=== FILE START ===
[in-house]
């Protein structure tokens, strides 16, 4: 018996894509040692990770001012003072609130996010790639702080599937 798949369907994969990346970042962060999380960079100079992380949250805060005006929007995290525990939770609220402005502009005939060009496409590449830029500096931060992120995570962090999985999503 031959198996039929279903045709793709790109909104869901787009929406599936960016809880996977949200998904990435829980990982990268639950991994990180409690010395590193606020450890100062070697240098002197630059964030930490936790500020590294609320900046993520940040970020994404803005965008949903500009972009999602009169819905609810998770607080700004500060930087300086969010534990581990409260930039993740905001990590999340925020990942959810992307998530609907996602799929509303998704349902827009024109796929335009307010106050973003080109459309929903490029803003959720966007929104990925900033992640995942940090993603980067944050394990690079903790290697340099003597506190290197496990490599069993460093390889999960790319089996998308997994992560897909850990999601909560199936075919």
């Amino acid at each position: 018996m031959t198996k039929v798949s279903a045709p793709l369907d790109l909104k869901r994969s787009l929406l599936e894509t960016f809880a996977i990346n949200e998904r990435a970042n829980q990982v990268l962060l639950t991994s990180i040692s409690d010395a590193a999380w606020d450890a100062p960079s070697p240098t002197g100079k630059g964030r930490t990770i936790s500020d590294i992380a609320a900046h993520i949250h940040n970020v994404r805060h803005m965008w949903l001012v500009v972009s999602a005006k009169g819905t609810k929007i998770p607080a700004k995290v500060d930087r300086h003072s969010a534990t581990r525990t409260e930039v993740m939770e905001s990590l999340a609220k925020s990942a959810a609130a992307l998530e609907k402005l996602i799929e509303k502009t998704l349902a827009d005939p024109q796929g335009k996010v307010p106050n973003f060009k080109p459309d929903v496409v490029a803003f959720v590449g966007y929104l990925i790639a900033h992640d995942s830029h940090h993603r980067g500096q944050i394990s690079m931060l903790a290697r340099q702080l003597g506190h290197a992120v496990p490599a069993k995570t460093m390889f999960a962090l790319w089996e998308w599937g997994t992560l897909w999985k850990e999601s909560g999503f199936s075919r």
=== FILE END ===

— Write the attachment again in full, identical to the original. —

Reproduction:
[in-house]
């Protein structure tokens, strides 16, 4: 018996894509040692990770001012003072609130996010790639702080599937 798949369907994969990346970042962060999380960079100079992380949250805060005006929007995290525990939770609220402005502009005939060009496409590449830029500096931060992120995570962090999985999503 031959198996039929279903045709793709790109909104869901787009929406599936960016809880996977949200998904990435829980990982990268639950991994990180409690010395590193606020450890100062070697240098002197630059964030930490936790500020590294609320900046993520940040970020994404803005965008949903500009972009999602009169819905609810998770607080700004500060930087300086969010534990581990409260930039993740905001990590999340925020990942959810992307998530609907996602799929509303998704349902827009024109796929335009307010106050973003080109459309929903490029803003959720966007929104990925900033992640995942940090993603980067944050394990690079903790290697340099003597506190290197496990490599069993460093390889999960790319089996998308997994992560897909850990999601909560199936075919």
């Amino acid at each position: 018996m031959t198996k039929v798949s279903a045709p793709l369907d790109l909104k869901r994969s787009l929406l599936e894509t960016f809880a996977i990346n949200e998904r990435a970042n829980q990982v990268l962060l639950t991994s990180i040692s409690d010395a590193a999380w606020d450890a100062p960079s070697p240098t002197g100079k630059g964030r930490t990770i936790s500020d590294i992380a609320a900046h993520i949250h940040n970020v994404r805060h803005m965008w949903l001012v500009v972009s999602a005006k009169g819905t609810k929007i998770p607080a700004k995290v500060d930087r300086h003072s969010a534990t581990r525990t409260e930039v993740m939770e905001s990590l999340a609220k925020s990942a959810a609130a992307l998530e609907k402005l996602i799929e509303k502009t998704l349902a827009d005939p024109q796929g335009k996010v307010p106050n973003f060009k080109p459309d929903v496409v490029a803003f959720v590449g966007y929104l990925i790639a900033h992640d995942s830029h940090h993603r980067g500096q944050i394990s690079m931060l903790a290697r340099q702080l003597g506190h290197a992120v496990p490599a069993k995570t460093m390889f999960a962090l790319w089996e998308w599937g997994t992560l897909w999985k850990e999601s909560g999503f199936s075919r």